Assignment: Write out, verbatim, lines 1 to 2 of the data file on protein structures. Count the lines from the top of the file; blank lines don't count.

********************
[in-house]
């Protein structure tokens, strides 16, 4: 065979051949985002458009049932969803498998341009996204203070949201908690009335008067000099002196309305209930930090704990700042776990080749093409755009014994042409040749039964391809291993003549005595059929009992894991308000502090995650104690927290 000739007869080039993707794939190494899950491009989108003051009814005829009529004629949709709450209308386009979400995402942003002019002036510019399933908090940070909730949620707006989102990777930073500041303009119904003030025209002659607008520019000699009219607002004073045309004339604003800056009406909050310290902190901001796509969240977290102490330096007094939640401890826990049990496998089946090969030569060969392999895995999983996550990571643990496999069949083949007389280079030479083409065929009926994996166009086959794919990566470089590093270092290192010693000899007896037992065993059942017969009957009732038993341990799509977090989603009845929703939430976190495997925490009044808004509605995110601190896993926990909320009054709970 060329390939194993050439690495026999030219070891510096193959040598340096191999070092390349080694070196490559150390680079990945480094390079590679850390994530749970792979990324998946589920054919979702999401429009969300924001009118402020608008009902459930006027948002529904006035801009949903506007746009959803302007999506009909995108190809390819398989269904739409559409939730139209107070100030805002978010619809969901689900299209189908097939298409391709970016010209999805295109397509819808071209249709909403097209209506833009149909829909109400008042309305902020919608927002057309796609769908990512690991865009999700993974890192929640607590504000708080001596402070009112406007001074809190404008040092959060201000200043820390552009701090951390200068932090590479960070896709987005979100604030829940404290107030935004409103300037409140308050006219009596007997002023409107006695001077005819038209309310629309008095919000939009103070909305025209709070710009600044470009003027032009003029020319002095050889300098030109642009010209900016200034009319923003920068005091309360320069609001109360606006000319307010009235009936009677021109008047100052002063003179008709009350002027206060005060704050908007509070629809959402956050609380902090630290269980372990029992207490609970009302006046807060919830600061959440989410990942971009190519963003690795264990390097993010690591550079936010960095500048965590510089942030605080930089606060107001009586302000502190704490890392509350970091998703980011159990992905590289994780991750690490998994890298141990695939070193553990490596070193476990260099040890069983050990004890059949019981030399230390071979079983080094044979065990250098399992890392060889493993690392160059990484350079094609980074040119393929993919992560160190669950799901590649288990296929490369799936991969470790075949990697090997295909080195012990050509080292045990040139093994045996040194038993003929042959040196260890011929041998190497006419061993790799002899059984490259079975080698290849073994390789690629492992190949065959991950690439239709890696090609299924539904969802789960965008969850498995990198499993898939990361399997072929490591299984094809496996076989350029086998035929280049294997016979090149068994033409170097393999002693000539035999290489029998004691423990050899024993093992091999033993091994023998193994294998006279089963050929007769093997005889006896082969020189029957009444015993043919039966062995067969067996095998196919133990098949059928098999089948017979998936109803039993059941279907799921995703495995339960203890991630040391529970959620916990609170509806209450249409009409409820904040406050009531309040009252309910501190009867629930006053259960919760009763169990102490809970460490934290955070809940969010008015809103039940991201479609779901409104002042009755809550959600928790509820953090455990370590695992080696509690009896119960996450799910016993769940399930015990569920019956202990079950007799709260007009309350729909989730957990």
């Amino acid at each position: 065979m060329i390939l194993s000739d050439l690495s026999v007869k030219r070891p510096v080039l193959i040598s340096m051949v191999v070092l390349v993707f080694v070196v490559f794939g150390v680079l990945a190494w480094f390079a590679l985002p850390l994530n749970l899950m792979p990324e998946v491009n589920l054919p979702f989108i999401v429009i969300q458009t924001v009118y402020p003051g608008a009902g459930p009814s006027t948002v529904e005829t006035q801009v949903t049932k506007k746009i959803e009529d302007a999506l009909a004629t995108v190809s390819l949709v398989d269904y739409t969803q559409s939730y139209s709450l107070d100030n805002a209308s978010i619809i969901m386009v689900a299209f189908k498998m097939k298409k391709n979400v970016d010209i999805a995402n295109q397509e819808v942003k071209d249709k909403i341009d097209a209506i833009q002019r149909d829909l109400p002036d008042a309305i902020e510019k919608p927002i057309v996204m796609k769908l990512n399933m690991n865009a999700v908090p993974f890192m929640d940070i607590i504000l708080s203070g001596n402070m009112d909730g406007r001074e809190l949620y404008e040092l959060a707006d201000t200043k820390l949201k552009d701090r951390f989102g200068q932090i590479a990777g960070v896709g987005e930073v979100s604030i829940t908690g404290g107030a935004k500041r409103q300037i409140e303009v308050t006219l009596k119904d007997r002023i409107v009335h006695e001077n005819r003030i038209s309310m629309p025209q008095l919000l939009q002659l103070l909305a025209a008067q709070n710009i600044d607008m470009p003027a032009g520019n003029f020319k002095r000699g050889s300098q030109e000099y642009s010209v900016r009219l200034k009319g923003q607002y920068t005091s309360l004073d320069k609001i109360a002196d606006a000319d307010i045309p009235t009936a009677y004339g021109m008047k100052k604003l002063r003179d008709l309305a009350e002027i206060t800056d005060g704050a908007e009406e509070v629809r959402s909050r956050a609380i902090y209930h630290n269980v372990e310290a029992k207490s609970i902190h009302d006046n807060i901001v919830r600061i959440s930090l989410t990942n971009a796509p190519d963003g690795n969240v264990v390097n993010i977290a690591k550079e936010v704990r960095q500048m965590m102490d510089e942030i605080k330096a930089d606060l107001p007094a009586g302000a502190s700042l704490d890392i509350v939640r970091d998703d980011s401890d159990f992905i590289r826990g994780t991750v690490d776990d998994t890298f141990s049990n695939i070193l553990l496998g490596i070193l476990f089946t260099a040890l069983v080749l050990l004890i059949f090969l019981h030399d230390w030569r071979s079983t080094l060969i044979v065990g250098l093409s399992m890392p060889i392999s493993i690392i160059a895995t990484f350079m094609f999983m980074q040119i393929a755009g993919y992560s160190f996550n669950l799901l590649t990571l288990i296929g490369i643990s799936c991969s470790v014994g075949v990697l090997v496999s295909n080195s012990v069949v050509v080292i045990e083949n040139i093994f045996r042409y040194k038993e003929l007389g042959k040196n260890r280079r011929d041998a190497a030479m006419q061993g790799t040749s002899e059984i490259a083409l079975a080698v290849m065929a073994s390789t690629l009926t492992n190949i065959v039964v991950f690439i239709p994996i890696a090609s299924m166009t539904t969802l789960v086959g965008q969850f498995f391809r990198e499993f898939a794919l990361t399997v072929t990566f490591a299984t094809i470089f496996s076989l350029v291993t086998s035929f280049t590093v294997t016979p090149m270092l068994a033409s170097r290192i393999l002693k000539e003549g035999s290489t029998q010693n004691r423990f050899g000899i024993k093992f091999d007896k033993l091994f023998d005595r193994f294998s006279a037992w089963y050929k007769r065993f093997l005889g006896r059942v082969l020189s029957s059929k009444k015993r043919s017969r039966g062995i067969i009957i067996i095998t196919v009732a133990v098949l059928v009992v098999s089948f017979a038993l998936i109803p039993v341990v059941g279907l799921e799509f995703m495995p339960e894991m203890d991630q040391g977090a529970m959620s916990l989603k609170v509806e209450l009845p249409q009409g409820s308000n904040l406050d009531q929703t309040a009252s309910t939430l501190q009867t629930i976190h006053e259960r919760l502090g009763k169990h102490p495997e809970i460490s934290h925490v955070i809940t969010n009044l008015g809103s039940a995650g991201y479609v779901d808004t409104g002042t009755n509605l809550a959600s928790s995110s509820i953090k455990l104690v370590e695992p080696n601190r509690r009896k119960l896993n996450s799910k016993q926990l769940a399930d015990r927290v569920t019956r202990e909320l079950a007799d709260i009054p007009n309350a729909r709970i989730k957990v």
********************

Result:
[in-house]
């Protein structure tokens, strides 16, 4: 065979051949985002458009049932969803498998341009996204203070949201908690009335008067000099002196309305209930930090704990700042776990080749093409755009014994042409040749039964391809291993003549005595059929009992894991308000502090995650104690927290 000739007869080039993707794939190494899950491009989108003051009814005829009529004629949709709450209308386009979400995402942003002019002036510019399933908090940070909730949620707006989102990777930073500041303009119904003030025209002659607008520019000699009219607002004073045309004339604003800056009406909050310290902190901001796509969240977290102490330096007094939640401890826990049990496998089946090969030569060969392999895995999983996550990571643990496999069949083949007389280079030479083409065929009926994996166009086959794919990566470089590093270092290192010693000899007896037992065993059942017969009957009732038993341990799509977090989603009845929703939430976190495997925490009044808004509605995110601190896993926990909320009054709970 060329390939194993050439690495026999030219070891510096193959040598340096191999070092390349080694070196490559150390680079990945480094390079590679850390994530749970792979990324998946589920054919979702999401429009969300924001009118402020608008009902459930006027948002529904006035801009949903506007746009959803302007999506009909995108190809390819398989269904739409559409939730139209107070100030805002978010619809969901689900299209189908097939298409391709970016010209999805295109397509819808071209249709909403097209209506833009149909829909109400008042309305902020919608927002057309796609769908990512690991865009999700993974890192929640607590504000708080001596402070009112406007001074809190404008040092959060201000200043820390552009701090951390200068932090590479960070896709987005979100604030829940404290107030935004409103300037409140308050006219009596007997002023409107006695001077005819038209309310629309008095919000939009103070909305025209709070710009600044470009003027032009003029020319002095050889300098030109642009010209900016200034009319923003920068005091309360320069609001109360606006000319307010009235009936009677021109008047100052002063003179008709009350002027206060005060704050908007509070629809959402956050609380902090630290269980372990029992207490609970009302006046807060919830600061959440989410990942971009190519963003690795264990390097993010690591550079936010960095500048965590510089942030605080930089606060107001009586302000502190704490890392509350970091998703980011159990992905590289994780991750690490998994890298141990695939070193553990490596070193476990260099040890069983050990004890059949019981030399230390071979079983080094044979065990250098399992890392060889493993690392160059990484350079094609980074040119393929993919992560160190669950799901590649288990296929490369799936991969470790075949990697090997295909080195012990050509080292045990040139093994045996040194038993003929042959040196260890011929041998190497006419061993790799002899059984490259079975080698290849073994390789690629492992190949065959991950690439239709890696090609299924539904969802789960965008969850498995990198499993898939990361399997072929490591299984094809496996076989350029086998035929280049294997016979090149068994033409170097393999002693000539035999290489029998004691423990050899024993093992091999033993091994023998193994294998006279089963050929007769093997005889006896082969020189029957009444015993043919039966062995067969067996095998196919133990098949059928098999089948017979998936109803039993059941279907799921995703495995339960203890991630040391529970959620916990609170509806209450249409009409409820904040406050009531309040009252309910501190009867629930006053259960919760009763169990102490809970460490934290955070809940969010008015809103039940991201479609779901409104002042009755809550959600928790509820953090455990370590695992080696509690009896119960996450799910016993769940399930015990569920019956202990079950007799709260007009309350729909989730957990």